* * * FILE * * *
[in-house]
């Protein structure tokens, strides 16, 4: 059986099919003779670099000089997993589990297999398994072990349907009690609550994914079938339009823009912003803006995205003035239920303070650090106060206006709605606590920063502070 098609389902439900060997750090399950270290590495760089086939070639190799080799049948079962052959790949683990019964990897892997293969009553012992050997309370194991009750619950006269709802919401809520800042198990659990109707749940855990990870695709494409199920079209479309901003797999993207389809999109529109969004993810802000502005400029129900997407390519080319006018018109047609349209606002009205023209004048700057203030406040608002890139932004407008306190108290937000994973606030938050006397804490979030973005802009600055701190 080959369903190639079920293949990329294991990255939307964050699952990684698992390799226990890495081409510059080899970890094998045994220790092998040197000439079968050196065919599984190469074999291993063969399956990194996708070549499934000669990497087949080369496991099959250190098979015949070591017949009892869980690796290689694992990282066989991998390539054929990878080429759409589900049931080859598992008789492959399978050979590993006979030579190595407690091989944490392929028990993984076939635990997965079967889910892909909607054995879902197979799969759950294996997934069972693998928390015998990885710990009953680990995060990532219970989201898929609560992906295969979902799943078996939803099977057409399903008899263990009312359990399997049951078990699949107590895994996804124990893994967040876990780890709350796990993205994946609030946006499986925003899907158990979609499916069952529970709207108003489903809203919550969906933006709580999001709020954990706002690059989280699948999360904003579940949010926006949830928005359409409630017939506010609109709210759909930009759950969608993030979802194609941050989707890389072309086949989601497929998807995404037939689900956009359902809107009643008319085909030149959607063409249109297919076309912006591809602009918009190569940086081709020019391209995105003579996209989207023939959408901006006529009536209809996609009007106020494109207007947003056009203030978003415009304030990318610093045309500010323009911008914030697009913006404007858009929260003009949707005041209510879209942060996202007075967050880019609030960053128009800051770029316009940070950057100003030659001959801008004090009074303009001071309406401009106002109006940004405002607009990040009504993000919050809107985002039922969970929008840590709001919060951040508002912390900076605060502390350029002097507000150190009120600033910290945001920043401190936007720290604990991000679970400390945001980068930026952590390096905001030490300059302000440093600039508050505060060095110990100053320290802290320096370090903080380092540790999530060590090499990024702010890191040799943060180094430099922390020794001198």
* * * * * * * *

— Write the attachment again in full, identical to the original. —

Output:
[in-house]
């Protein structure tokens, strides 16, 4: 059986099919003779670099000089997993589990297999398994072990349907009690609550994914079938339009823009912003803006995205003035239920303070650090106060206006709605606590920063502070 098609389902439900060997750090399950270290590495760089086939070639190799080799049948079962052959790949683990019964990897892997293969009553012992050997309370194991009750619950006269709802919401809520800042198990659990109707749940855990990870695709494409199920079209479309901003797999993207389809999109529109969004993810802000502005400029129900997407390519080319006018018109047609349209606002009205023209004048700057203030406040608002890139932004407008306190108290937000994973606030938050006397804490979030973005802009600055701190 080959369903190639079920293949990329294991990255939307964050699952990684698992390799226990890495081409510059080899970890094998045994220790092998040197000439079968050196065919599984190469074999291993063969399956990194996708070549499934000669990497087949080369496991099959250190098979015949070591017949009892869980690796290689694992990282066989991998390539054929990878080429759409589900049931080859598992008789492959399978050979590993006979030579190595407690091989944490392929028990993984076939635990997965079967889910892909909607054995879902197979799969759950294996997934069972693998928390015998990885710990009953680990995060990532219970989201898929609560992906295969979902799943078996939803099977057409399903008899263990009312359990399997049951078990699949107590895994996804124990893994967040876990780890709350796990993205994946609030946006499986925003899907158990979609499916069952529970709207108003489903809203919550969906933006709580999001709020954990706002690059989280699948999360904003579940949010926006949830928005359409409630017939506010609109709210759909930009759950969608993030979802194609941050989707890389072309086949989601497929998807995404037939689900956009359902809107009643008319085909030149959607063409249109297919076309912006591809602009918009190569940086081709020019391209995105003579996209989207023939959408901006006529009536209809996609009007106020494109207007947003056009203030978003415009304030990318610093045309500010323009911008914030697009913006404007858009929260003009949707005041209510879209942060996202007075967050880019609030960053128009800051770029316009940070950057100003030659001959801008004090009074303009001071309406401009106002109006940004405002607009990040009504993000919050809107985002039922969970929008840590709001919060951040508002912390900076605060502390350029002097507000150190009120600033910290945001920043401190936007720290604990991000679970400390945001980068930026952590390096905001030490300059302000440093600039508050505060060095110990100053320290802290320096370090903080380092540790999530060590090499990024702010890191040799943060180094430099922390020794001198």